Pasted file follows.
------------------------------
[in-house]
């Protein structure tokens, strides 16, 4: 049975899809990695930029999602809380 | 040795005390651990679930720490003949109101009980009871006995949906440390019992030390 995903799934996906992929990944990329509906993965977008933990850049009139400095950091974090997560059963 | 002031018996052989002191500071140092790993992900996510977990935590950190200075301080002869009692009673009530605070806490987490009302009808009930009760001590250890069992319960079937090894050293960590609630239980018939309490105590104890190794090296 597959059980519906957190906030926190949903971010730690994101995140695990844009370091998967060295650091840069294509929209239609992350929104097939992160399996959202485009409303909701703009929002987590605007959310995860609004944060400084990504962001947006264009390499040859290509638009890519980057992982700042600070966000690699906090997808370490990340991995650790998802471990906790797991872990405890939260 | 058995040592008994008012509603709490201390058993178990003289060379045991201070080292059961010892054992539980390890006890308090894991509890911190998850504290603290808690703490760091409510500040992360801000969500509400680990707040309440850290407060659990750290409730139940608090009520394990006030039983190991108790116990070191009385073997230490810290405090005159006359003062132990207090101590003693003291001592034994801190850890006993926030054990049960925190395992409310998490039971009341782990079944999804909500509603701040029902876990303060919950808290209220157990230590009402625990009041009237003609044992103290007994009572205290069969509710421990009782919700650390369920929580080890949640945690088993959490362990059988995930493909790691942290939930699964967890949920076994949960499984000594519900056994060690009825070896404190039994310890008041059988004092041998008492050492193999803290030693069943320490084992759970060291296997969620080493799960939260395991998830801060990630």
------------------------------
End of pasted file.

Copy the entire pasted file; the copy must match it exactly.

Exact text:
[in-house]
């Protein structure tokens, strides 16, 4: 049975899809990695930029999602809380 | 040795005390651990679930720490003949109101009980009871006995949906440390019992030390 995903799934996906992929990944990329509906993965977008933990850049009139400095950091974090997560059963 | 002031018996052989002191500071140092790993992900996510977990935590950190200075301080002869009692009673009530605070806490987490009302009808009930009760001590250890069992319960079937090894050293960590609630239980018939309490105590104890190794090296 597959059980519906957190906030926190949903971010730690994101995140695990844009370091998967060295650091840069294509929209239609992350929104097939992160399996959202485009409303909701703009929002987590605007959310995860609004944060400084990504962001947006264009390499040859290509638009890519980057992982700042600070966000690699906090997808370490990340991995650790998802471990906790797991872990405890939260 | 058995040592008994008012509603709490201390058993178990003289060379045991201070080292059961010892054992539980390890006890308090894991509890911190998850504290603290808690703490760091409510500040992360801000969500509400680990707040309440850290407060659990750290409730139940608090009520394990006030039983190991108790116990070191009385073997230490810290405090005159006359003062132990207090101590003693003291001592034994801190850890006993926030054990049960925190395992409310998490039971009341782990079944999804909500509603701040029902876990303060919950808290209220157990230590009402625990009041009237003609044992103290007994009572205290069969509710421990009782919700650390369920929580080890949640945690088993959490362990059988995930493909790691942290939930699964967890949920076994949960499984000594519900056994060690009825070896404190039994310890008041059988004092041998008492050492193999803290030693069943320490084992759970060291296997969620080493799960939260395991998830801060990630």